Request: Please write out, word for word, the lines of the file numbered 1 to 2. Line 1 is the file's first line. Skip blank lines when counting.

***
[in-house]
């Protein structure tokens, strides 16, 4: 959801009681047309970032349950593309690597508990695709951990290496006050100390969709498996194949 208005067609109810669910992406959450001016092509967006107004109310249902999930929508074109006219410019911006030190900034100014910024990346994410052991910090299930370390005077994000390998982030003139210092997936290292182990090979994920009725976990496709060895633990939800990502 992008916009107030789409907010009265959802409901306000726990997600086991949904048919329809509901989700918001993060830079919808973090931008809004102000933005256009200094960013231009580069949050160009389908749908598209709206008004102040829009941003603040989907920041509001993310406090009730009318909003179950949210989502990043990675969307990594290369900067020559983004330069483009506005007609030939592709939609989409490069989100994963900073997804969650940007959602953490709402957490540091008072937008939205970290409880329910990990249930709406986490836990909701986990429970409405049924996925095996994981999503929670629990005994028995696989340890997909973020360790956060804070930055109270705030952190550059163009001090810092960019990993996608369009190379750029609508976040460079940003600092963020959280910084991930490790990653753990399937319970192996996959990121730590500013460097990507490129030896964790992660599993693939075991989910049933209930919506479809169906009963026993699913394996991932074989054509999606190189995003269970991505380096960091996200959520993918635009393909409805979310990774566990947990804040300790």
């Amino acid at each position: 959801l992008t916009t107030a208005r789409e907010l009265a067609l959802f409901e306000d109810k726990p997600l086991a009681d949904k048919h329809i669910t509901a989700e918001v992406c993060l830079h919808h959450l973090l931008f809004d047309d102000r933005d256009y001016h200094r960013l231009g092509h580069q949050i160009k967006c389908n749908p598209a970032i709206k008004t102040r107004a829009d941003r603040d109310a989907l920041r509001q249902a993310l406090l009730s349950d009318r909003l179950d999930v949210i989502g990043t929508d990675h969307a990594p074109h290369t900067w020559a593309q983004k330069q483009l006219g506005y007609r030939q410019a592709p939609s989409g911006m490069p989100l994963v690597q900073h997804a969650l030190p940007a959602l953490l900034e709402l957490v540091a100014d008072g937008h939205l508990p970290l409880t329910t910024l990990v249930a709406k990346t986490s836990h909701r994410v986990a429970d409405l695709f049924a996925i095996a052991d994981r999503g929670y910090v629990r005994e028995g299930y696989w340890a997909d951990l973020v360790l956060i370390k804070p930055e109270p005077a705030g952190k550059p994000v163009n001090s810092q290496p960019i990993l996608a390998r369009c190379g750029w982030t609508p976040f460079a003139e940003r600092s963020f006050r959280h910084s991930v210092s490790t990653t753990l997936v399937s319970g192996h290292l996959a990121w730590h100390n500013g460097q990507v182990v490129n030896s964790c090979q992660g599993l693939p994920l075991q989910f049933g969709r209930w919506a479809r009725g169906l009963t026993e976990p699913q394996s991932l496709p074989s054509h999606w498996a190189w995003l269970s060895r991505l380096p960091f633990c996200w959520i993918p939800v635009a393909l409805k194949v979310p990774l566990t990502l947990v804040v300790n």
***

[in-house]
């Protein structure tokens, strides 16, 4: 959801009681047309970032349950593309690597508990695709951990290496006050100390969709498996194949 208005067609109810669910992406959450001016092509967006107004109310249902999930929508074109006219410019911006030190900034100014910024990346994410052991910090299930370390005077994000390998982030003139210092997936290292182990090979994920009725976990496709060895633990939800990502 992008916009107030789409907010009265959802409901306000726990997600086991949904048919329809509901989700918001993060830079919808973090931008809004102000933005256009200094960013231009580069949050160009389908749908598209709206008004102040829009941003603040989907920041509001993310406090009730009318909003179950949210989502990043990675969307990594290369900067020559983004330069483009506005007609030939592709939609989409490069989100994963900073997804969650940007959602953490709402957490540091008072937008939205970290409880329910990990249930709406986490836990909701986990429970409405049924996925095996994981999503929670629990005994028995696989340890997909973020360790956060804070930055109270705030952190550059163009001090810092960019990993996608369009190379750029609508976040460079940003600092963020959280910084991930490790990653753990399937319970192996996959990121730590500013460097990507490129030896964790992660599993693939075991989910049933209930919506479809169906009963026993699913394996991932074989054509999606190189995003269970991505380096960091996200959520993918635009393909409805979310990774566990947990804040300790």